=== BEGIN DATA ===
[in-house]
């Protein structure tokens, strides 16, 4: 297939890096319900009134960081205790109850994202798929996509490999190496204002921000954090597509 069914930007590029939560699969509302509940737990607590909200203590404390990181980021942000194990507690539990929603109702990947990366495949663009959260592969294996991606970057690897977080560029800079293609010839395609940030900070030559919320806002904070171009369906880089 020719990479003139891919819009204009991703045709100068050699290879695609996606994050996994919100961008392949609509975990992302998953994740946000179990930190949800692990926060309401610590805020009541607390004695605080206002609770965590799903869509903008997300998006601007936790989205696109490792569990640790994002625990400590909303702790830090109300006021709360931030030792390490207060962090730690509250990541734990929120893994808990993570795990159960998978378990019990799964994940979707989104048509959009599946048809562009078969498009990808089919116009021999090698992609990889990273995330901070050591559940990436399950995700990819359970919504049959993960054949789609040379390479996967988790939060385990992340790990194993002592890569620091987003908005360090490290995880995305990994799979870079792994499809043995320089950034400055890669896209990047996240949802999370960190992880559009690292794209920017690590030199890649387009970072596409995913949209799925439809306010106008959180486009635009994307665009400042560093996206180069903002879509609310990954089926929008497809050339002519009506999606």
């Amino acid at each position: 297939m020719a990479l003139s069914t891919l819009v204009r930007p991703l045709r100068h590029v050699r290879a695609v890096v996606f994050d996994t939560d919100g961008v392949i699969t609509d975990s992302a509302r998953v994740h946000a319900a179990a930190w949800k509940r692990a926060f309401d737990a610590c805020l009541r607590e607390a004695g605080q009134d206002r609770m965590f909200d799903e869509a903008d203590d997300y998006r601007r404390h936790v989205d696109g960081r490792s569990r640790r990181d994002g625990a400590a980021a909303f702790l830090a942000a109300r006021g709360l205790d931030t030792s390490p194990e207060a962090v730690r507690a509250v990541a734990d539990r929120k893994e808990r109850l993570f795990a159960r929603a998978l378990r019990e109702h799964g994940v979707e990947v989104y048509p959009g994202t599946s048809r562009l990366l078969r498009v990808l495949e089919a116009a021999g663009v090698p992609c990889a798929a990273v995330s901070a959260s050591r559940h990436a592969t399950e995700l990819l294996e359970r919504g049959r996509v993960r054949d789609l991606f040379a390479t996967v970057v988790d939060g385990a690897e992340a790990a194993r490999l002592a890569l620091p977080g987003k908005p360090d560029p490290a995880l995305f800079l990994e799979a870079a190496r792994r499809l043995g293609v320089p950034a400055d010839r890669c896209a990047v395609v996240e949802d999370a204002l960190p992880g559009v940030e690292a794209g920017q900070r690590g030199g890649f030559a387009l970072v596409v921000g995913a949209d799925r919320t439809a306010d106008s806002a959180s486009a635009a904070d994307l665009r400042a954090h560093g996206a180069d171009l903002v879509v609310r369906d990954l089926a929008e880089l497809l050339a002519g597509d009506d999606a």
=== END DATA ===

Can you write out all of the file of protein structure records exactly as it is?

[in-house]
């Protein structure tokens, strides 16, 4: 297939890096319900009134960081205790109850994202798929996509490999190496204002921000954090597509 069914930007590029939560699969509302509940737990607590909200203590404390990181980021942000194990507690539990929603109702990947990366495949663009959260592969294996991606970057690897977080560029800079293609010839395609940030900070030559919320806002904070171009369906880089 020719990479003139891919819009204009991703045709100068050699290879695609996606994050996994919100961008392949609509975990992302998953994740946000179990930190949800692990926060309401610590805020009541607390004695605080206002609770965590799903869509903008997300998006601007936790989205696109490792569990640790994002625990400590909303702790830090109300006021709360931030030792390490207060962090730690509250990541734990929120893994808990993570795990159960998978378990019990799964994940979707989104048509959009599946048809562009078969498009990808089919116009021999090698992609990889990273995330901070050591559940990436399950995700990819359970919504049959993960054949789609040379390479996967988790939060385990992340790990194993002592890569620091987003908005360090490290995880995305990994799979870079792994499809043995320089950034400055890669896209990047996240949802999370960190992880559009690292794209920017690590030199890649387009970072596409995913949209799925439809306010106008959180486009635009994307665009400042560093996206180069903002879509609310990954089926929008497809050339002519009506999606």
């Amino acid at each position: 297939m020719a990479l003139s069914t891919l819009v204009r930007p991703l045709r100068h590029v050699r290879a695609v890096v996606f994050d996994t939560d919100g961008v392949i699969t609509d975990s992302a509302r998953v994740h946000a319900a179990a930190w949800k509940r692990a926060f309401d737990a610590c805020l009541r607590e607390a004695g605080q009134d206002r609770m965590f909200d799903e869509a903008d203590d997300y998006r601007r404390h936790v989205d696109g960081r490792s569990r640790r990181d994002g625990a400590a980021a909303f702790l830090a942000a109300r006021g709360l205790d931030t030792s390490p194990e207060a962090v730690r507690a509250v990541a734990d539990r929120k893994e808990r109850l993570f795990a159960r929603a998978l378990r019990e109702h799964g994940v979707e990947v989104y048509p959009g994202t599946s048809r562009l990366l078969r498009v990808l495949e089919a116009a021999g663009v090698p992609c990889a798929a990273v995330s901070a959260s050591r559940h990436a592969t399950e995700l990819l294996e359970r919504g049959r996509v993960r054949d789609l991606f040379a390479t996967v970057v988790d939060g385990a690897e992340a790990a194993r490999l002592a890569l620091p977080g987003k908005p360090d560029p490290a995880l995305f800079l990994e799979a870079a190496r792994r499809l043995g293609v320089p950034a400055d010839r890669c896209a990047v395609v996240e949802d999370a204002l960190p992880g559009v940030e690292a794209g920017q900070r690590g030199g890649f030559a387009l970072v596409v921000g995913a949209d799925r919320t439809a306010d106008s806002a959180s486009a635009a904070d994307l665009r400042a954090h560093g996206a180069d171009l903002v879509v609310r369906d990954l089926a929008e880089l497809l050339a002519g597509d009506d999606a």